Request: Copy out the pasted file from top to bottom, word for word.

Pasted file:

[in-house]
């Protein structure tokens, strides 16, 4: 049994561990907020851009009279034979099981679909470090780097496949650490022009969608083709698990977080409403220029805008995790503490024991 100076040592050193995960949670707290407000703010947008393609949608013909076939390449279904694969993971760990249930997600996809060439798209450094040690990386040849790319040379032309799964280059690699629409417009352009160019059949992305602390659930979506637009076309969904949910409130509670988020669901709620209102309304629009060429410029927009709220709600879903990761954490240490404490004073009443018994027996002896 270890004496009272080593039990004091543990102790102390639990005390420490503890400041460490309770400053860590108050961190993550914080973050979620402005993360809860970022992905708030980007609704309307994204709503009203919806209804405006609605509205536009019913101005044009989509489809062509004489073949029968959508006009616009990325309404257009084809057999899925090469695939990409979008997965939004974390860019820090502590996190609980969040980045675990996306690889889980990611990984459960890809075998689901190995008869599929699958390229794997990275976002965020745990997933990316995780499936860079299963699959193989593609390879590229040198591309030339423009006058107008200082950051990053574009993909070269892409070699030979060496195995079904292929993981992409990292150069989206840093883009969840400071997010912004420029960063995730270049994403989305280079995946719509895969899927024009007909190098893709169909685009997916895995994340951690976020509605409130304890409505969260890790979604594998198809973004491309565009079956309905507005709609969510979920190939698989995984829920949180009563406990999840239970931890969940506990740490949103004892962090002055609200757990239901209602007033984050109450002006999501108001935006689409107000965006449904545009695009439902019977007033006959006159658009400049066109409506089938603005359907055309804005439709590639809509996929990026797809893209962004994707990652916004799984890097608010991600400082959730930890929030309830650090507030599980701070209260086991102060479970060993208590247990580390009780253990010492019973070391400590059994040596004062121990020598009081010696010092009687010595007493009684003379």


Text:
[in-house]
């Protein structure tokens, strides 16, 4: 049994561990907020851009009279034979099981679909470090780097496949650490022009969608083709698990977080409403220029805008995790503490024991 100076040592050193995960949670707290407000703010947008393609949608013909076939390449279904694969993971760990249930997600996809060439798209450094040690990386040849790319040379032309799964280059690699629409417009352009160019059949992305602390659930979506637009076309969904949910409130509670988020669901709620209102309304629009060429410029927009709220709600879903990761954490240490404490004073009443018994027996002896 270890004496009272080593039990004091543990102790102390639990005390420490503890400041460490309770400053860590108050961190993550914080973050979620402005993360809860970022992905708030980007609704309307994204709503009203919806209804405006609605509205536009019913101005044009989509489809062509004489073949029968959508006009616009990325309404257009084809057999899925090469695939990409979008997965939004974390860019820090502590996190609980969040980045675990996306690889889980990611990984459960890809075998689901190995008869599929699958390229794997990275976002965020745990997933990316995780499936860079299963699959193989593609390879590229040198591309030339423009006058107008200082950051990053574009993909070269892409070699030979060496195995079904292929993981992409990292150069989206840093883009969840400071997010912004420029960063995730270049994403989305280079995946719509895969899927024009007909190098893709169909685009997916895995994340951690976020509605409130304890409505969260890790979604594998198809973004491309565009079956309905507005709609969510979920190939698989995984829920949180009563406990999840239970931890969940506990740490949103004892962090002055609200757990239901209602007033984050109450002006999501108001935006689409107000965006449904545009695009439902019977007033006959006159658009400049066109409506089938603005359907055309804005439709590639809509996929990026797809893209962004994707990652916004799984890097608010991600400082959730930890929030309830650090507030599980701070209260086991102060479970060993208590247990580390009780253990010492019973070391400590059994040596004062121990020598009081010696010092009687010595007493009684003379």